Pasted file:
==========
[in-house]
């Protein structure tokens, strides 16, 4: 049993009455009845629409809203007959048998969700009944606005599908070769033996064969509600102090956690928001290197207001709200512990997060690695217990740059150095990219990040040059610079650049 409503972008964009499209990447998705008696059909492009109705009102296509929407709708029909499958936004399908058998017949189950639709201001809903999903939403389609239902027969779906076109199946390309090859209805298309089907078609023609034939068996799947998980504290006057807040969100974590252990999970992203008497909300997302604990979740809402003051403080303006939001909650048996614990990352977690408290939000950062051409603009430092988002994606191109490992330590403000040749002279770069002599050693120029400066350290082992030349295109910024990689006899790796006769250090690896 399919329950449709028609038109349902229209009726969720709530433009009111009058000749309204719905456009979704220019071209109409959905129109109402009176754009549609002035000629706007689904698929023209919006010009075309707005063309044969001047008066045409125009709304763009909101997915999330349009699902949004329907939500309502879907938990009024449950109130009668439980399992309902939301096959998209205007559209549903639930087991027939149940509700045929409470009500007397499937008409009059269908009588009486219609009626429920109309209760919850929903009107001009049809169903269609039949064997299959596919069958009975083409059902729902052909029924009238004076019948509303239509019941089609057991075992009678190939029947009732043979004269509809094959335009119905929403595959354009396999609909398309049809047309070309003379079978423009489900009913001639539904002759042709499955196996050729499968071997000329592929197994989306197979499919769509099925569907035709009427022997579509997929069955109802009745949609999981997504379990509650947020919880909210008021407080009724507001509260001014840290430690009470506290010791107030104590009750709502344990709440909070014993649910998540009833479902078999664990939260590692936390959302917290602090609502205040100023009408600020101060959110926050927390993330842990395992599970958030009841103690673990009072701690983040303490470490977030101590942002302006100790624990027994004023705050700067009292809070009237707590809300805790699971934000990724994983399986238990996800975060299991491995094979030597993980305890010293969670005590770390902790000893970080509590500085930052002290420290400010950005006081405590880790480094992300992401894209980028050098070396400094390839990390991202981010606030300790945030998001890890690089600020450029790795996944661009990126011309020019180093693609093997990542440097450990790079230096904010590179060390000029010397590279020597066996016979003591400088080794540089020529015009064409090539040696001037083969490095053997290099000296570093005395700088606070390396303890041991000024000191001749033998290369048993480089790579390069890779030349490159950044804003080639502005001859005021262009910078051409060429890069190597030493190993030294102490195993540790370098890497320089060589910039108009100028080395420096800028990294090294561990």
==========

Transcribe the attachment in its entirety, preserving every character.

[in-house]
């Protein structure tokens, strides 16, 4: 049993009455009845629409809203007959048998969700009944606005599908070769033996064969509600102090956690928001290197207001709200512990997060690695217990740059150095990219990040040059610079650049 409503972008964009499209990447998705008696059909492009109705009102296509929407709708029909499958936004399908058998017949189950639709201001809903999903939403389609239902027969779906076109199946390309090859209805298309089907078609023609034939068996799947998980504290006057807040969100974590252990999970992203008497909300997302604990979740809402003051403080303006939001909650048996614990990352977690408290939000950062051409603009430092988002994606191109490992330590403000040749002279770069002599050693120029400066350290082992030349295109910024990689006899790796006769250090690896 399919329950449709028609038109349902229209009726969720709530433009009111009058000749309204719905456009979704220019071209109409959905129109109402009176754009549609002035000629706007689904698929023209919006010009075309707005063309044969001047008066045409125009709304763009909101997915999330349009699902949004329907939500309502879907938990009024449950109130009668439980399992309902939301096959998209205007559209549903639930087991027939149940509700045929409470009500007397499937008409009059269908009588009486219609009626429920109309209760919850929903009107001009049809169903269609039949064997299959596919069958009975083409059902729902052909029924009238004076019948509303239509019941089609057991075992009678190939029947009732043979004269509809094959335009119905929403595959354009396999609909398309049809047309070309003379079978423009489900009913001639539904002759042709499955196996050729499968071997000329592929197994989306197979499919769509099925569907035709009427022997579509997929069955109802009745949609999981997504379990509650947020919880909210008021407080009724507001509260001014840290430690009470506290010791107030104590009750709502344990709440909070014993649910998540009833479902078999664990939260590692936390959302917290602090609502205040100023009408600020101060959110926050927390993330842990395992599970958030009841103690673990009072701690983040303490470490977030101590942002302006100790624990027994004023705050700067009292809070009237707590809300805790699971934000990724994983399986238990996800975060299991491995094979030597993980305890010293969670005590770390902790000893970080509590500085930052002290420290400010950005006081405590880790480094992300992401894209980028050098070396400094390839990390991202981010606030300790945030998001890890690089600020450029790795996944661009990126011309020019180093693609093997990542440097450990790079230096904010590179060390000029010397590279020597066996016979003591400088080794540089020529015009064409090539040696001037083969490095053997290099000296570093005395700088606070390396303890041991000024000191001749033998290369048993480089790579390069890779030349490159950044804003080639502005001859005021262009910078051409060429890069190597030493190993030294102490195993540790370098890497320089060589910039108009100028080395420096800028990294090294561990």